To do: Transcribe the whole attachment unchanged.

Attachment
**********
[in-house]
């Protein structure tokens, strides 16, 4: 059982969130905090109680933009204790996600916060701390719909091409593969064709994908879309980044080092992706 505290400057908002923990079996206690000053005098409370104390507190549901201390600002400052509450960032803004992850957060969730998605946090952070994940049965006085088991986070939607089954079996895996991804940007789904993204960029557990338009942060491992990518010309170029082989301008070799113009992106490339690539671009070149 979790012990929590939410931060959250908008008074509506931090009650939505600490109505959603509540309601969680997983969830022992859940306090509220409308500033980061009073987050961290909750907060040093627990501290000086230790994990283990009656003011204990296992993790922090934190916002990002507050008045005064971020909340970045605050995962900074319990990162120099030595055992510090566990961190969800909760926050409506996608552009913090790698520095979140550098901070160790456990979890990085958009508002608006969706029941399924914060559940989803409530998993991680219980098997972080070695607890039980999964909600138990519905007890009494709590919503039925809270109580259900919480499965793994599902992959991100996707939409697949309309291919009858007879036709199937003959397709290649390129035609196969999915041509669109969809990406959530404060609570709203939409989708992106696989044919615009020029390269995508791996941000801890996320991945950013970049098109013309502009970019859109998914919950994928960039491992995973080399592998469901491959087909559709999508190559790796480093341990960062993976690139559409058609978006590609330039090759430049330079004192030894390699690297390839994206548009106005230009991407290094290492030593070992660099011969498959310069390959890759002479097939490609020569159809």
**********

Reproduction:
[in-house]
């Protein structure tokens, strides 16, 4: 059982969130905090109680933009204790996600916060701390719909091409593969064709994908879309980044080092992706 505290400057908002923990079996206690000053005098409370104390507190549901201390600002400052509450960032803004992850957060969730998605946090952070994940049965006085088991986070939607089954079996895996991804940007789904993204960029557990338009942060491992990518010309170029082989301008070799113009992106490339690539671009070149 979790012990929590939410931060959250908008008074509506931090009650939505600490109505959603509540309601969680997983969830022992859940306090509220409308500033980061009073987050961290909750907060040093627990501290000086230790994990283990009656003011204990296992993790922090934190916002990002507050008045005064971020909340970045605050995962900074319990990162120099030595055992510090566990961190969800909760926050409506996608552009913090790698520095979140550098901070160790456990979890990085958009508002608006969706029941399924914060559940989803409530998993991680219980098997972080070695607890039980999964909600138990519905007890009494709590919503039925809270109580259900919480499965793994599902992959991100996707939409697949309309291919009858007879036709199937003959397709290649390129035609196969999915041509669109969809990406959530404060609570709203939409989708992106696989044919615009020029390269995508791996941000801890996320991945950013970049098109013309502009970019859109998914919950994928960039491992995973080399592998469901491959087909559709999508190559790796480093341990960062993976690139559409058609978006590609330039090759430049330079004192030894390699690297390839994206548009106005230009991407290094290492030593070992660099011969498959310069390959890759002479097939490609020569159809």